Gatene Gatene - 2 years ago 108
Javascript Question

function creation as a parameter?

I have tried asking this on specialty forums, and no one answers this for me, But I am hoping someone here can. Below is the snippet of code in question, and I know how it all works except for 2 bits of it. = allItems().filter(function(item) {
return this.includes(item);
}, this);

As stated above, I understand all but two bits of the code above: What is this type of function called? a call back? There is no function called "item" or a variable within the main function called "item". Lastly, why is "this" a part of the snippet?

Sorry if this isn't enough information, I am trying to be as thorough as I can with this question as I am not familiar with this style of scripting. I have done some research on this subject, and the closest explanation as I can get is a private function, but as I mentioned above, there is no function called "item" anywhere.

Answer Source

Javascript is a bit of a strange language. For those of us that learned a compiled programming language first, it shares a visual aesthetic but the behind-the-scenes are very different.The first thing to understand is that in javascript every function as a special reference called this. It references the current iteration of the function.

Think of it like this: there is a class called Human, which defines a set of properties common to all humans -- we have a height and weight, a name, eye color, hair color, etc. But me, being 5'8", 200 lbs, hazel eyed, and bald is not the same description as you, or any other human being. While there could definitely be another human with those characteristics, we are not the same.

var Human = function(name, height, weight, eye_color) { = name;
  this.height = height;
  this.weight = weight;
  this.eye_color = eye_color;

var me = new Human('Jhecht', '5.8', 200, 'hazel');
alert(; //Alerts 'Jhecht'
var you = new Human('Gatene', '6.0', 190, 'brown');
alert(; //Alerts 'Gatene'

The this in the code ensures that the variables me and you mark us as individuals. This way, even though we can both have things in common, it is understood that we are not the same. It also makes it so that you can check on that information later. Without the this I would just be setting each variable equal to itself (name=name) which gives me no way to look at its contents later. If I removed the and replaced it with name, I would no longer get my expected result if I tried to call alert( would most likely get an undefined value) When used on event listeners for HTML elements, this will refer to the HTML element, unless you tell it otherwise.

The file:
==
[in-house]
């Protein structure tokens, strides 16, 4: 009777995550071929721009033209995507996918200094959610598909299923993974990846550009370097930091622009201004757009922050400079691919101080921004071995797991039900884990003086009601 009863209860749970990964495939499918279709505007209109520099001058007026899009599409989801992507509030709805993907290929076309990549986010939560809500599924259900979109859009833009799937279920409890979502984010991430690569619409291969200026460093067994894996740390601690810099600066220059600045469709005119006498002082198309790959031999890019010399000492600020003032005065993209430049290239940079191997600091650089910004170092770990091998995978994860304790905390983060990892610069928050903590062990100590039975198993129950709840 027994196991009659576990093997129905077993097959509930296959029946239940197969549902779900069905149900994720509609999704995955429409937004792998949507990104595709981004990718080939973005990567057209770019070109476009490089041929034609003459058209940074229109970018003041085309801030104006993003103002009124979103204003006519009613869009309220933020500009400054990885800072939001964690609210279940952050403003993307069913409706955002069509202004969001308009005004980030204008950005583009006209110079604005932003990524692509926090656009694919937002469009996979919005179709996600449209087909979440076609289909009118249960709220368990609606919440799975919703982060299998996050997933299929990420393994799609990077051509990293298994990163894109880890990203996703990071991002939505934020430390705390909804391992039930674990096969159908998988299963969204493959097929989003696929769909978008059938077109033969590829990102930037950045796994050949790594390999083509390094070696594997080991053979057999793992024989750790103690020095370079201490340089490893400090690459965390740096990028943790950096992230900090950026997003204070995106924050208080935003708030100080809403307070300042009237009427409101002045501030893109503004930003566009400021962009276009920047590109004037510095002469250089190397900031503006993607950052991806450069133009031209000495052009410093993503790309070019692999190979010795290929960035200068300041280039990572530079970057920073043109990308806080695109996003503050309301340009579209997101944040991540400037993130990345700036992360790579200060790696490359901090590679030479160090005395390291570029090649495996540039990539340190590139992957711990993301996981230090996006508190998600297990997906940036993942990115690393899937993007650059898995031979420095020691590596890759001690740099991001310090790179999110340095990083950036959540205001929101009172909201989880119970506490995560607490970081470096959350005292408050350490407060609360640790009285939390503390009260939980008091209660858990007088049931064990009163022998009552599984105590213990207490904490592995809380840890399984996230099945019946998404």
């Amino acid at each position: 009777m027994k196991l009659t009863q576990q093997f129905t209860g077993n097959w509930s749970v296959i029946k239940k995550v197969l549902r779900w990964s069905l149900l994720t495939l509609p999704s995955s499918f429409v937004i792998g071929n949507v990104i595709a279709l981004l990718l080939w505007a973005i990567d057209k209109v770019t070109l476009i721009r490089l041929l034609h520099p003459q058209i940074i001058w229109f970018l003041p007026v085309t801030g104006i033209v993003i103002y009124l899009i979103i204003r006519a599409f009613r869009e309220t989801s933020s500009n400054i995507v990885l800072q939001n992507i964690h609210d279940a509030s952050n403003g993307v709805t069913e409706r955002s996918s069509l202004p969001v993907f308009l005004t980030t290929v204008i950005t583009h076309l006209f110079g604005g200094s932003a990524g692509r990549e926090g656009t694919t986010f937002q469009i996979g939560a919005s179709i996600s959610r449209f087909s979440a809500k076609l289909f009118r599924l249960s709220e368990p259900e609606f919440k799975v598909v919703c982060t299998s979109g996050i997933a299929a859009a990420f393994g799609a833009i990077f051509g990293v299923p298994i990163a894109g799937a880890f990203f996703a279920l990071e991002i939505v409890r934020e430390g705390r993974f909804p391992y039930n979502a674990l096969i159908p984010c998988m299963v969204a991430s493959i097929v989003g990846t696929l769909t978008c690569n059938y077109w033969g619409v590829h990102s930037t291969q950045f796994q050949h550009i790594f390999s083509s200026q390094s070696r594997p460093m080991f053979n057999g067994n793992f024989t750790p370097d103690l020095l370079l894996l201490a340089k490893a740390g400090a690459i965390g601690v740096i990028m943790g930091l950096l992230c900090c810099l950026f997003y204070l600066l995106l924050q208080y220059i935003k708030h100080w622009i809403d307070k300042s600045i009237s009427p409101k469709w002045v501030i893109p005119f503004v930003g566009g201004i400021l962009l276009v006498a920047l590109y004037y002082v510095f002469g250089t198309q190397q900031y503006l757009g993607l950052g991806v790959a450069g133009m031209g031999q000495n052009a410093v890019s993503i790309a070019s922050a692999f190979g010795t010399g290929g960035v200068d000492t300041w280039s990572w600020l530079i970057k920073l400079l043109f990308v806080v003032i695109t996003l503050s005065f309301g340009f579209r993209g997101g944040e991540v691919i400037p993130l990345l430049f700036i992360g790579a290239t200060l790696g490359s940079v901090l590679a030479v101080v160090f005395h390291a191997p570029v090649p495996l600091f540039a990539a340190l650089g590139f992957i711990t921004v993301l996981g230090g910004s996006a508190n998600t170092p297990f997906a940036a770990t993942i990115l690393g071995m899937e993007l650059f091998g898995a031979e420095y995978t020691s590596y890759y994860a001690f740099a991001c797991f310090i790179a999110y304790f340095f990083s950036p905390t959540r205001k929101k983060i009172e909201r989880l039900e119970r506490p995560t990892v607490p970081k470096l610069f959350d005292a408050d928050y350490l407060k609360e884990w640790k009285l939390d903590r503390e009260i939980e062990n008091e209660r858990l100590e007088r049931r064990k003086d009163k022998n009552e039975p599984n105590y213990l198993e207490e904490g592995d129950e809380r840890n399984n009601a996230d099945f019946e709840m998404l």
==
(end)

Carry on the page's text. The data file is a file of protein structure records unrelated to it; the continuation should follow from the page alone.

Functions in javascript are also a little less rigid (and I don't feel like that's the correct word, but it's the best one I've got) than functions in other languages. Notice in my code above I set my function like so:

var Human = function(name, height, weight, eye_color) ...

I could have also created that function like so:

function Human(name, height, weight, eye_color)...

and the outcome would be the same.

So in your code snippet, let's go through line by line. = allItems().filter(function(item) {
    return this.includes(item);
}, this);
  1. is saying "the data variable on this instance of the function call this code is from" is equal to allItems() which presumably returns an array of items, is filtered down by a function. Since Javascript allows for something called 'anonymous' functions, aka functions without a name, we create an anonymous function (non-named function) which accepts a named argument of item.
  2. the function being passed to the .filter method in line 1 will return the result of the includes method (most likely defined somewhere previously in your code), which was being passed the value of our argument from line 1, item.
  3. Ends the function definition with }. the next portion goes back to what I said before, this refers to the current function call, unless you instruct it not to. the , this); is the programmer saying "on this function, which I declared above, I want this to refer to the object I am using currently."

This part is tricky, and it will definitely take some time to understand so if you're not entirely sure don't worry too much about it.

Hope this helps.

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